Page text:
From a marketing and advertising perspective, Facebook is a game. It may not be very fun for businesses, but just because you don’t like something doesn’t mean that you don’t have to play along to be successful. On the other hand, some businesses have plenty of fun on Facebook. Whether you do or not makes absolutely no difference, though some will say that if you’re having fun with it that you’ll be more successful. I contend that fun or no fun, you still play the same way if you’re doing it right.
The statement could be pushed over to just about any true Web 2.0 site where voting and popularity determine the success of a piece of content. Facebook, Twitter, and MySpace – overrun by spam. Mixx, Propeller, Yahoobuzz – spam havens.
For social news powerhouses Digg, Reddit, and StumbleUpon to be so changed by the presence of gobs and gobs of spam hits a little harder. They are the sites where I started my journey in Web 2.0. They are the shiny beacons of user-controlled, traffic-generating goodness that made mainstream media look to the people for their opinions and discoveries.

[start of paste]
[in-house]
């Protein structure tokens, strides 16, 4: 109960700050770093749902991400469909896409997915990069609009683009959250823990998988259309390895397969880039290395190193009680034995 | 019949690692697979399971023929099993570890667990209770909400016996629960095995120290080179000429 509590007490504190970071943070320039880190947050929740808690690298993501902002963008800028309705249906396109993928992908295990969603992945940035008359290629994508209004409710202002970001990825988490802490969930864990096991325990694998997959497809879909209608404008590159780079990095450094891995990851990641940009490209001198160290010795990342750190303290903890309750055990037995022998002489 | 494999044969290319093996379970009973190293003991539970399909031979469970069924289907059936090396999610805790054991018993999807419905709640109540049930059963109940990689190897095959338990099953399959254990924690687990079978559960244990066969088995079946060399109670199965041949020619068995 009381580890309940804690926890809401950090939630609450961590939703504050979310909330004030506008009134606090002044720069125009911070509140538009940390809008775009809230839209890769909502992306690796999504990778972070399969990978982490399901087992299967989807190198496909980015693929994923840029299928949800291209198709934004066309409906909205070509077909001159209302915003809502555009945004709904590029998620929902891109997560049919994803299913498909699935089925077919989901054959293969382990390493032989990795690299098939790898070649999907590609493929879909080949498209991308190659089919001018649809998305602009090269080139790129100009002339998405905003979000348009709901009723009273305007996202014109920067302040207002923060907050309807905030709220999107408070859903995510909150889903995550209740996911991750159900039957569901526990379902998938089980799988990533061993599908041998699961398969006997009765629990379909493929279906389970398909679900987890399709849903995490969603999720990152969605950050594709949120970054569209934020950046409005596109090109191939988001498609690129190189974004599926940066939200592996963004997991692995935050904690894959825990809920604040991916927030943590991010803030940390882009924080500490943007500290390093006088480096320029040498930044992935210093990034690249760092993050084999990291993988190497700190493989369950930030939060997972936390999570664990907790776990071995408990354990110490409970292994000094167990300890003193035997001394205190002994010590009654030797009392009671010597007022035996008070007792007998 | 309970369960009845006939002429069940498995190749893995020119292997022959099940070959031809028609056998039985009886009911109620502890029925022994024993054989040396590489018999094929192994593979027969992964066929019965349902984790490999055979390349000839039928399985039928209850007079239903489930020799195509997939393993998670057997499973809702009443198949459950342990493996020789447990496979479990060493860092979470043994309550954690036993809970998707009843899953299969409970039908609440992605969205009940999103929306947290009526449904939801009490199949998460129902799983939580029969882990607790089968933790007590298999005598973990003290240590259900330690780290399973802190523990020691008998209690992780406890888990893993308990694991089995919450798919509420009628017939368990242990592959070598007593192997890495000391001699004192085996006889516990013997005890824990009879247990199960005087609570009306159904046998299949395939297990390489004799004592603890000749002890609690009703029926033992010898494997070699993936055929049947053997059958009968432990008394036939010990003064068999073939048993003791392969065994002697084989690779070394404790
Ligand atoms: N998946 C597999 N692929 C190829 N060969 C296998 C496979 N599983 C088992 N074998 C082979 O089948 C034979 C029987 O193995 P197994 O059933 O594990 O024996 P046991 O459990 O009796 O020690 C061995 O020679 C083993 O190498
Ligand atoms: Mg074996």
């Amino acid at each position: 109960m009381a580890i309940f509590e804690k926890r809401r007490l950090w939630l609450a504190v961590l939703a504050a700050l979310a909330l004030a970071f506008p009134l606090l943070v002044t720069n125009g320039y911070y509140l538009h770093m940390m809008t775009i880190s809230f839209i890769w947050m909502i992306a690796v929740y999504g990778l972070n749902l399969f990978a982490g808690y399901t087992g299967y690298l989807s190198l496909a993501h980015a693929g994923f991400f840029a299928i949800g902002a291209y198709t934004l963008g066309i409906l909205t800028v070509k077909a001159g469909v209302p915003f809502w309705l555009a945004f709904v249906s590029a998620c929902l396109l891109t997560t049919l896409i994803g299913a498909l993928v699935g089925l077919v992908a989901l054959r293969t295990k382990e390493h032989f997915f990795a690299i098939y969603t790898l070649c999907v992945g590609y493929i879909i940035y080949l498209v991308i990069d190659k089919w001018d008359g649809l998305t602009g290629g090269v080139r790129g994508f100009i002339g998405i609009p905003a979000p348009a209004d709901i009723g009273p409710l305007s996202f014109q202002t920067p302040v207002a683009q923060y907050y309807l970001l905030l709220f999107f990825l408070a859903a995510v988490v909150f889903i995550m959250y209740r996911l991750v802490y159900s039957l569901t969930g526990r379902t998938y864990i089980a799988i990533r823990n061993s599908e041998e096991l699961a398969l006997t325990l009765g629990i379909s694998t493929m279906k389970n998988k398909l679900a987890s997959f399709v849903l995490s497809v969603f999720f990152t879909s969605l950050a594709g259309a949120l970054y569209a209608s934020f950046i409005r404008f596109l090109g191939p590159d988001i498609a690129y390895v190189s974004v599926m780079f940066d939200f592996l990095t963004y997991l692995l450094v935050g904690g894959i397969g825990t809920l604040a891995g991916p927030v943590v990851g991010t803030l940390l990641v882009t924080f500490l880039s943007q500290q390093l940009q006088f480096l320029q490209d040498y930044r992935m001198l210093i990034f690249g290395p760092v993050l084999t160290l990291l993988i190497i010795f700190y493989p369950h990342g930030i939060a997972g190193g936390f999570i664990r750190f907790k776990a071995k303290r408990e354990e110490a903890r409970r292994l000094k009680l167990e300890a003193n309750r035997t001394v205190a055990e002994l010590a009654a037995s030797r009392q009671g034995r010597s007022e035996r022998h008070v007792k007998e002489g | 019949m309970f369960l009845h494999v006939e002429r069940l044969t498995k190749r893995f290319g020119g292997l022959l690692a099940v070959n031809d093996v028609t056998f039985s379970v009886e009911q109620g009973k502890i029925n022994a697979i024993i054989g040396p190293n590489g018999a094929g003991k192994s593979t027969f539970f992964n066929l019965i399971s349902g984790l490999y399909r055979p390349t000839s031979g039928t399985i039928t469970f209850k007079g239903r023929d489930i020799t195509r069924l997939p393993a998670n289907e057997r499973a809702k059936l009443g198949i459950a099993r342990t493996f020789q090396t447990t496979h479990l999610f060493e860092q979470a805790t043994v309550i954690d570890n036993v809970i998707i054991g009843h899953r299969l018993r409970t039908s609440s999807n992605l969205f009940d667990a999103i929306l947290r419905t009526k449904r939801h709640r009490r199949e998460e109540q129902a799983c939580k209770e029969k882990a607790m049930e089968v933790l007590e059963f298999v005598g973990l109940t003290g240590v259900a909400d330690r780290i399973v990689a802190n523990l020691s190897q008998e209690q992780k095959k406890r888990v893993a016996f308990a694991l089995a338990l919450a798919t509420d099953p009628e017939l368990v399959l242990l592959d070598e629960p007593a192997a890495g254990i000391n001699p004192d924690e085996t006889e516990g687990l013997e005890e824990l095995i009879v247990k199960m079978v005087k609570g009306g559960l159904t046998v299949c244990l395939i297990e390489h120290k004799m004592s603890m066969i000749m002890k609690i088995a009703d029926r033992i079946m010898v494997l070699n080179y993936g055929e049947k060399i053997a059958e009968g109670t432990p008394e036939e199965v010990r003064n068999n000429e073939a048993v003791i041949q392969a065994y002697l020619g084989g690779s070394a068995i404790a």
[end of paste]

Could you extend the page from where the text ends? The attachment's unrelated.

They are, for all intents and purposes, shells of what they should be, and spam is to blame. Perhaps more importantly, how they handled spam over the years has caused them to close their networks in one way or another through a series of witchhuntesque spam countermeasures.
The shout system has been a roller coaster ride of emotion for me.
- First impressions: “WAY Cool. Now I can talk to friends and if I have something that I really want to get out to the peeps, I can!”
- Second impression: “Oh s**t, here come the spammers.”
- Third impression: “Hey, the spam seems to work! A ton of them are hitting the front page. I better give it a try.”
- Fourth impression: “Damn. It’s not as effective anymore. People are ignoring their shouts.”
- Current impression: “The system is a broken one, but by golly it can be fixed…”
And here’s how: